A name that you might have heard in recently years is Nicholas Vettese.  Nicholas, or should I say, National Master Nicholas Vettese, is the youngest ever Canadian Master.  He became a NM at age 10 yrs, 11 mths and 11 days by achieving a CFC rating over 2200 and earning three 2300 performance norms.  Subsequently, Nicholas achieved the CFC rating of 2300 in June that year when he was 11 years and 3 months. He has also won the provincial championship for his grade three times since taking up chess (from Grades 3 to 5), and subsequently the National Championship for his grade from Grades 3 to 5).  He recently returned from his first trip to the World Youth and Cadets Chess Championships in Greece where he was one of the top performers on Team Canada and where he tied for 24th in the World in the U12 Open section.

One-on-One with National Master Nicholas Vettese

Here’s my interview with NM Nicholas Vettese:

How many times have you won the Ontario Chess Challenge Championship for your grade?

Nicholas:  3 times, Grade 3, 4 and 5.

2013:  Nicholas wins Canadian Chess Championship for Grade 3 with Larry Bevand announcing the winners.


How many times have you won the Canadian Chess Challenge for your grade?
Nicholas:  Same as above.  3 times, Grade 3, 4 and 5.

2015:  Nicholas wins Canadian Chess Championship for Grade 4.


What got Nicholas started playing chess and how did that tie into getting involved with Chess'n Math, and then CMA's Canadian Chess Challenge?
Sandra (Nicholas’ Mom): Nicholas learned how to play chess with the Chess'n Math program at the school lunch program.  He enjoyed chess in this program from the start.  He played his first tournament (scholastic) in 2012.  His next tournament was a qualifier run by Corinna Sin and with that he qualified to play the Ontario Chess Challenge.  He did not qualify for the Canadian Chess challenge in 2012, but he did the following year.  Nicholas has also gone to a number of Chess'n Math camps on PA days and in the summer holidays, and he always really enjoyed these.

What do Nicholas and Nicholas' parents remember about Nicholas' first CCC?
Nicholas and Sandra:  We enjoyed the opening ceremony with the marching in of provinces with flags and bagpipes.  I think the CMA always does a great job of making the CCC feel special.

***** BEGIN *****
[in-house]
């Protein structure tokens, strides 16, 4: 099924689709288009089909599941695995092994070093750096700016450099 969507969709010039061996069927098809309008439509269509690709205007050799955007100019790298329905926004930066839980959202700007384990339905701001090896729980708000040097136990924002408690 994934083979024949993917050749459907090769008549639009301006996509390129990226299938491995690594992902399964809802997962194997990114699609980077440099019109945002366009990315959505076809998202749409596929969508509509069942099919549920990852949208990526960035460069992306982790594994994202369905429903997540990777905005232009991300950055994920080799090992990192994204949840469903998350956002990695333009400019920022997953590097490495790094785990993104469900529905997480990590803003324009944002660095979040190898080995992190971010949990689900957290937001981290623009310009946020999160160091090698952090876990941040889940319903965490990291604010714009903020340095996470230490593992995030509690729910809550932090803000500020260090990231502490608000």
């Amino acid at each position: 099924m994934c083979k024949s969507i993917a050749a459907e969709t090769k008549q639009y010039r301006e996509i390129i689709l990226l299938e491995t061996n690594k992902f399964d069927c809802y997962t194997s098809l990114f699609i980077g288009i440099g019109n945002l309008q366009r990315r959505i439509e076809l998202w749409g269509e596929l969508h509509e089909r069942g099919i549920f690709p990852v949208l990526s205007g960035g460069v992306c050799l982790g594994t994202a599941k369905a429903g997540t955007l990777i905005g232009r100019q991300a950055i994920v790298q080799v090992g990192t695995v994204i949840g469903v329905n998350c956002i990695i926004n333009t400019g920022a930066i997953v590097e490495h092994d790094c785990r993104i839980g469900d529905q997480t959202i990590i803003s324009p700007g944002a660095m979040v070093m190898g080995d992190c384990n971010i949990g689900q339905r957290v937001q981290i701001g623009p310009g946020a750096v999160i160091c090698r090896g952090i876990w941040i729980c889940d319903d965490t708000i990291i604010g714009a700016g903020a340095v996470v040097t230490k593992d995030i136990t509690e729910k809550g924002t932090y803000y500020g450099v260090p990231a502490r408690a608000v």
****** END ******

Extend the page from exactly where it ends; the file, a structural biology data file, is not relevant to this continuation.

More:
Why do you continue to compete in the CCC each year?  Why do you feel this is important to support?
Sandra:  Nicholas likes to play in the CCC because he likes to have the chance to try and be the Canadian champion for his grade.  It is also a special event as mentioned above, and there are usually some fun opportunities to play bughouse with kids from other provinces.

Knowing what you know now, would you have invested all the time and your family's time into chess, as much as you have done over the years?  Why, and why do you feel chess is that important?
Sandra:  You do what feels right at the time.  We always went to tournaments when Nicholas wanted to.  There is less time recently for chess, though Nicholas still enjoys playing.  Chess is important because it helps with focus, and with dealing with stress, and losing, and difficult situations.

What do you think chess has given you; what positive impact has it had in your life? 

Nicholas:  See previous answer.  Of course, it is also important to have fun as well.  I enjoy seeing my friends at chess tournaments and playing bughouse and blitz.

What are your most proudest accomplishments in chess? 

Nicholas:  Winning the CCC in 2013, 2014 and 2015; Winning CYCC in 2015; 2nd in NAYCC in 2014.
I feel my greatest accomplishment was becoming National Master at age 10.  I had that goal in mind and was very happy to achieve it.

What advice would you give to kids playing chess today and to their chess parents?
Nicholas:  Kids should play chess because they enjoy it.  If they want to get better, they should practice tactics and play in tournaments.  They should also have fun with it.

What does the near future hold for Nicholas in terms of chess and life in general?
Nicholas:  I would like to become FM one day.  I am busy with a new school and more homework than I had before.  I am also in Spirit of Math and other activities.


Nicholas with the other 2015 Canadian Chess Champions.

Aside from enjoying a great game of chess, Nicholas also cherishes time spent with his family.  He has an older brother Chris and two caring and supportive parents, Sandra and Jeff.  The whole family are avid skiers and ping pong players.  Like any other 11 years old, he relishes his time playing computer games, watching movies, hiking, skiing and playing with his 3 cats.

From top clockwise:  Nicholas skiing, hiking in Iceland, and with his new kitten.

This blog entry was written by Victoria Jung-Doknjas.  Your feedback is welcomed and encouraged.  Please email:  CMAChessBlog@gmail.com with your comments.

Next week’s blog entry:  “Christmas Time”


About us

The Chess and Math Association (CMA) is a non-profit organization which, with our provincial coordinators, aims to promote chess in schools in Canada.